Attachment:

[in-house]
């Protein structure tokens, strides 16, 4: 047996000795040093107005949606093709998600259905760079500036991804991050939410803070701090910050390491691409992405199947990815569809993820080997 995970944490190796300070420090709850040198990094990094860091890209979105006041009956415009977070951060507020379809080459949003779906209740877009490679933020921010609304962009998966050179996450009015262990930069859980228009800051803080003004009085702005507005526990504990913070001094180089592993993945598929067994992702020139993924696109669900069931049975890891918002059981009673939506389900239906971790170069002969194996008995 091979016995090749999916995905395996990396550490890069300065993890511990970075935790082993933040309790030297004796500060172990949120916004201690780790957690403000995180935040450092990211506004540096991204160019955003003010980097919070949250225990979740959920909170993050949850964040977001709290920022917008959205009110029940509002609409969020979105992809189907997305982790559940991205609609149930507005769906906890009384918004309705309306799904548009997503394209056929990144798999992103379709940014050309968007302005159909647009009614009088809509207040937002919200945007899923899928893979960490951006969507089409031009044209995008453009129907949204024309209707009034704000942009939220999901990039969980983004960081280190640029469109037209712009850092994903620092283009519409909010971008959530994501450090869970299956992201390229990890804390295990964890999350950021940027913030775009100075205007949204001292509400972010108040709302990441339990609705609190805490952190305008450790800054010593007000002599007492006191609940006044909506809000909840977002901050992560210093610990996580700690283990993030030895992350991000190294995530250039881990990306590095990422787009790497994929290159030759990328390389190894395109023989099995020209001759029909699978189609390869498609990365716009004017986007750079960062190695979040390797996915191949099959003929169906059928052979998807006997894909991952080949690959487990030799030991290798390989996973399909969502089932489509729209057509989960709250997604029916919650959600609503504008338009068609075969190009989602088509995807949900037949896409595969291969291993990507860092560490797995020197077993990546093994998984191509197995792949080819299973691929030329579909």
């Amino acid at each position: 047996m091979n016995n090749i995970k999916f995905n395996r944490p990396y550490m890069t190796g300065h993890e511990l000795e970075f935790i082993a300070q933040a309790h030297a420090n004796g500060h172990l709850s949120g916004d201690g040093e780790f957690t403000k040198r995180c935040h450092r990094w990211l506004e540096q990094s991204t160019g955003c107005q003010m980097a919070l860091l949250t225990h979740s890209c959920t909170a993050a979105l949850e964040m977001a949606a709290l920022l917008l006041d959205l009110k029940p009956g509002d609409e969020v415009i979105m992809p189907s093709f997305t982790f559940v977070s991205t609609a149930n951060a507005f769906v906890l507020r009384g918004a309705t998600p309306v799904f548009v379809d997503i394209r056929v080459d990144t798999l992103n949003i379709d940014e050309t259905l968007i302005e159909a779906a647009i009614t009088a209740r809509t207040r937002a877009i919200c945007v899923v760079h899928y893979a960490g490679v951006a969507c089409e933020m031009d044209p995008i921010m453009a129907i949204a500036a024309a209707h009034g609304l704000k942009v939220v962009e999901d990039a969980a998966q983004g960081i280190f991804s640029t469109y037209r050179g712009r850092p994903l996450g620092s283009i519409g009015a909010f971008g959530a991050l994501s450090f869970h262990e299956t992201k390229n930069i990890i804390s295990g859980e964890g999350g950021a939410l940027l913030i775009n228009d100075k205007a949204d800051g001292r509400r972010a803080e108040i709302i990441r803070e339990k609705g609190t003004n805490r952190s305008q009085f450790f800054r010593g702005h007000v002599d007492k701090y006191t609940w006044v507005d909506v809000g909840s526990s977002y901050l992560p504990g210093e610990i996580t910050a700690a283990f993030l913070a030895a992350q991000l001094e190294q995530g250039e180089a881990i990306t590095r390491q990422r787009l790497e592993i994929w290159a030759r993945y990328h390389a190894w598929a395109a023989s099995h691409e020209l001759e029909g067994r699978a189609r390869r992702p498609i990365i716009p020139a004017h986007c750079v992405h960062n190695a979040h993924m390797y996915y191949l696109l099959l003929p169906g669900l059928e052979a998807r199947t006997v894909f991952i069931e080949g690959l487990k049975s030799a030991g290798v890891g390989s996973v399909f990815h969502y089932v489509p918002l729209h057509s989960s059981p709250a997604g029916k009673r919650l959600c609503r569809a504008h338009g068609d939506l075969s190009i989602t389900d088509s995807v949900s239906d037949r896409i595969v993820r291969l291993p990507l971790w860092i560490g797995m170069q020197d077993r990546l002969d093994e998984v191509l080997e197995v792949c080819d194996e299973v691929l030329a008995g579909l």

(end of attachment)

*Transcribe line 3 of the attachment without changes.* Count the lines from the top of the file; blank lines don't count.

């Amino acid at each position: 047996m091979n016995n090749i995970k999916f995905n395996r944490p990396y550490m890069t190796g300065h993890e511990l000795e970075f935790i082993a300070q933040a309790h030297a420090n004796g500060h172990l709850s949120g916004d201690g040093e780790f957690t403000k040198r995180c935040h450092r990094w990211l506004e540096q990094s991204t160019g955003c107005q003010m980097a919070l860091l949250t225990h979740s890209c959920t909170a993050a979105l949850e964040m977001a949606a709290l920022l917008l006041d959205l009110k029940p009956g509002d609409e969020v415009i979105m992809p189907s093709f997305t982790f559940v977070s991205t609609a149930n951060a507005f769906v906890l507020r009384g918004a309705t998600p309306v799904f548009v379809d997503i394209r056929v080459d990144t798999l992103n949003i379709d940014e050309t259905l968007i302005e159909a779906a647009i009614t009088a209740r809509t207040r937002a877009i919200c945007v899923v760079h899928y893979a960490g490679v951006a969507c089409e933020m031009d044209p995008i921010m453009a129907i949204a500036a024309a209707h009034g609304l704000k942009v939220v962009e999901d990039a969980a998966q983004g960081i280190f991804s640029t469109y037209r050179g712009r850092p994903l996450g620092s283009i519409g009015a909010f971008g959530a991050l994501s450090f869970h262990e299956t992201k390229n930069i990890i804390s295990g859980e964890g999350g950021a939410l940027l913030i775009n228009d100075k205007a949204d800051g001292r509400r972010a803080e108040i709302i990441r803070e339990k609705g609190t003004n805490r952190s305008q009085f450790f800054r010593g702005h007000v002599d007492k701090y006191t609940w006044v507005d909506v809000g909840s526990s977002y901050l992560p504990g210093e610990i996580t910050a700690a283990f993030l913070a030895a992350q991000l001094e190294q995530g250039e180089a881990i990306t590095r390491q990422r787009l790497e592993i994929w290159a030759r993945y990328h390389a190894w598929a395109a023989s099995h691409e020209l001759e029909g067994r699978a189609r390869r992702p498609i990365i716009p020139a004017h986007c750079v992405h960062n190695a979040h993924m390797y996915y191949l696109l099959l003929p169906g669900l059928e052979a998807r199947t006997v894909f991952i069931e080949g690959l487990k049975s030799a030991g290798v890891g390989s996973v399909f990815h969502y089932v489509p918002l729209h057509s989960s059981p709250a997604g029916k009673r919650l959600c609503r569809a504008h338009g068609d939506l075969s190009i989602t389900d088509s995807v949900s239906d037949r896409i595969v993820r291969l291993p990507l971790w860092i560490g797995m170069q020197d077993r990546l002969d093994e998984v191509l080997e197995v792949c080819d194996e299973v691929l030329a008995g579909l």